Volume 78 / Number 12, August 20 - 26, 2008
West and East Village, Chelsea, Soho, Noho, Little Italy, Chinatown and Lower East Side, Since
1933


At N.Y.U. co-gen plant groundbreaking, from left, Alan Gerson, John Sexton, Scott Stringer, Courant Institute Director Leslie Greengard, N.Y.U. Senior Vice President Lynne P. Brown, Co-gen Project Director Martin Kushner and N.Y.U. Senior Vice President Alison Leary.

Green light for N.Y.U. ‘green’ co-gen power plant

New York University broke ground on Aug. 12 at the Village site of its new, environmentally friendly co-generation plant in a ceremony attended by elected officials, local leaders and university representatives. The facility will be located underground on Mercer St. between W. Third and Fourth Sts.

Co-generation, also known as combined heat and power (C.H.P.), refers to the simultaneous production of electricity and thermal energy. A major component of N.Y.U.’s Green Action Plan, the new co-generation facility will lead to a 75 percent reduction of regulated pollutants and a decrease of more than 5,000 tons of greenhouse pollutants emitted annually.  In addition, the facility will triple the university’s capacity to provide power to its buildings with cleaner energy and will remove these buildings from the overburdened local utility grid. 

The project, which was endorsed by the U.S. Environmental Protection Agency and by Community Board 2, is expected to be completed during summer 2009. 

The area over the facility will be landscaped as a new open space. N.Y.U. will work with the Parks Department; a community advisory committee, or C.A.C., of local residents, community board members and local elected officials; and Mathews Nielsen, a landscape architecture firm chosen by the C.A.C. to collaborate on creating the open space.  The C.A.C.’s work is expected to conclude in the fall when the proposed design will be reviewed by C.B. 2.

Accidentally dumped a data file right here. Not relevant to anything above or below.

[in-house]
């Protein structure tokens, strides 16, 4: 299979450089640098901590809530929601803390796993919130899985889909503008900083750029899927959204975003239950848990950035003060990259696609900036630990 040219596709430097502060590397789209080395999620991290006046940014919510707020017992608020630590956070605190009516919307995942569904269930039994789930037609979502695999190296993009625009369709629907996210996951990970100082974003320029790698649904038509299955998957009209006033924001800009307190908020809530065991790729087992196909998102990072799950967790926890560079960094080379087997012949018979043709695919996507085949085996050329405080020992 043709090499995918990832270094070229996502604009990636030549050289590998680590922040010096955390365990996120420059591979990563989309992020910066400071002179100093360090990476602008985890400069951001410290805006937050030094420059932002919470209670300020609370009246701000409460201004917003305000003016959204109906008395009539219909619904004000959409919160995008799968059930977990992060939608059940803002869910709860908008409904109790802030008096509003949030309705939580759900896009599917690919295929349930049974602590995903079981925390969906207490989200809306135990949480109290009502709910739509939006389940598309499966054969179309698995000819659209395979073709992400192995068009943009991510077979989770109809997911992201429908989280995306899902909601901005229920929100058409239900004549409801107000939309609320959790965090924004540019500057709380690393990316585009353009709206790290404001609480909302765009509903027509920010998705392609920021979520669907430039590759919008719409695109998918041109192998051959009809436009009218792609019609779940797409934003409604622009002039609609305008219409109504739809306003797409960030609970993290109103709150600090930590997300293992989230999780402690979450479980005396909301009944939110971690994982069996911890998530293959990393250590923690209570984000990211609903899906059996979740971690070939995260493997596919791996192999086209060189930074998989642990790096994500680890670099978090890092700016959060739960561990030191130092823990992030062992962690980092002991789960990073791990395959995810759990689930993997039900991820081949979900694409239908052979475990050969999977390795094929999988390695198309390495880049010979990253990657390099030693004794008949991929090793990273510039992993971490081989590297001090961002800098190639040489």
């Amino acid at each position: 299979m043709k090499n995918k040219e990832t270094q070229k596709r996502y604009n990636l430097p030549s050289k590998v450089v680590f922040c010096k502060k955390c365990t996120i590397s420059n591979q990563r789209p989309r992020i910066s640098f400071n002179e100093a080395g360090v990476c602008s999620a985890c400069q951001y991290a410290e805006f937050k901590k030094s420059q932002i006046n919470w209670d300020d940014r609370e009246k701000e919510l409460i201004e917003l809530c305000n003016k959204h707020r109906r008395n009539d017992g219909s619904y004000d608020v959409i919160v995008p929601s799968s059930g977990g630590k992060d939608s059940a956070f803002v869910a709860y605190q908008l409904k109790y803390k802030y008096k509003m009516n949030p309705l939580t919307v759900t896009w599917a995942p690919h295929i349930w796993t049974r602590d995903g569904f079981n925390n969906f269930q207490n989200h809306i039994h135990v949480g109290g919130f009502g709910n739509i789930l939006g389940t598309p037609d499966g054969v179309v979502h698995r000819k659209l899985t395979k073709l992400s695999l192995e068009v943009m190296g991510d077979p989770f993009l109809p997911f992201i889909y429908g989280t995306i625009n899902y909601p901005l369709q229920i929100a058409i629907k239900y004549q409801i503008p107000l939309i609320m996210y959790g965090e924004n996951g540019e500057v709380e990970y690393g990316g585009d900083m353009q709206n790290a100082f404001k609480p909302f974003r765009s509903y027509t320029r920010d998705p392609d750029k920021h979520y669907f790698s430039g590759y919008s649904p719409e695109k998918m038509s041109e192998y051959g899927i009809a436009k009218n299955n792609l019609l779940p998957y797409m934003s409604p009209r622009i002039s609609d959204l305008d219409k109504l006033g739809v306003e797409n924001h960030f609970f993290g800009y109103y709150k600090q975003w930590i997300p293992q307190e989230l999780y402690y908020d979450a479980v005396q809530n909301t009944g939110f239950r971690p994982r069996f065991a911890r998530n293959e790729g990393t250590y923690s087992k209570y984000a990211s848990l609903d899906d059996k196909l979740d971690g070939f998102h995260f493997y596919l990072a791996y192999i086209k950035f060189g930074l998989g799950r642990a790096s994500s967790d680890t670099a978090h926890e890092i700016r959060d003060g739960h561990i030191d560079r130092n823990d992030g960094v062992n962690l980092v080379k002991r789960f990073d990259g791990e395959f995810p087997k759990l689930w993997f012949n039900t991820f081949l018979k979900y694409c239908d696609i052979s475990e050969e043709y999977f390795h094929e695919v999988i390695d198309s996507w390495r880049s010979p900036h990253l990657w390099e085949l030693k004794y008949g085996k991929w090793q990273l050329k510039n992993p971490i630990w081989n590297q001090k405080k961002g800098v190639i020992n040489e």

John Sexton, N.Y.U.’s president, said of the co-gen project: “It benefits the neighborhood by reducing the university’s dependence on the local electric grid. … And it benefits our local community, because it will be green aboveground and below: This spot where we stand today will ultimately be a lovely park designed in collaboration with neighborhood representatives and leaders.”

Congressmember Jerrold Nadler, Manhattan Borough President Scott Stringer, State Senator Tom Duane and Councilmember Alan Gerson all hailed the project for reducing pollutants and setting an example of eco-friendly energy.

Said Gerson, “With this groundbreaking, N.Y.U. leads the city in a huge step toward true environmental sustainability.”

Brad Hoylman, C.B. 2 chairperson, also praised the co-gen project as “an important step forward in sustainability,” adding, “N.Y.U. has committed itself to working closely with the local community to design and create new open space in the area. We on C.B. 2 look forward to this and other neighborhood enhancements as a result of this project.”

 

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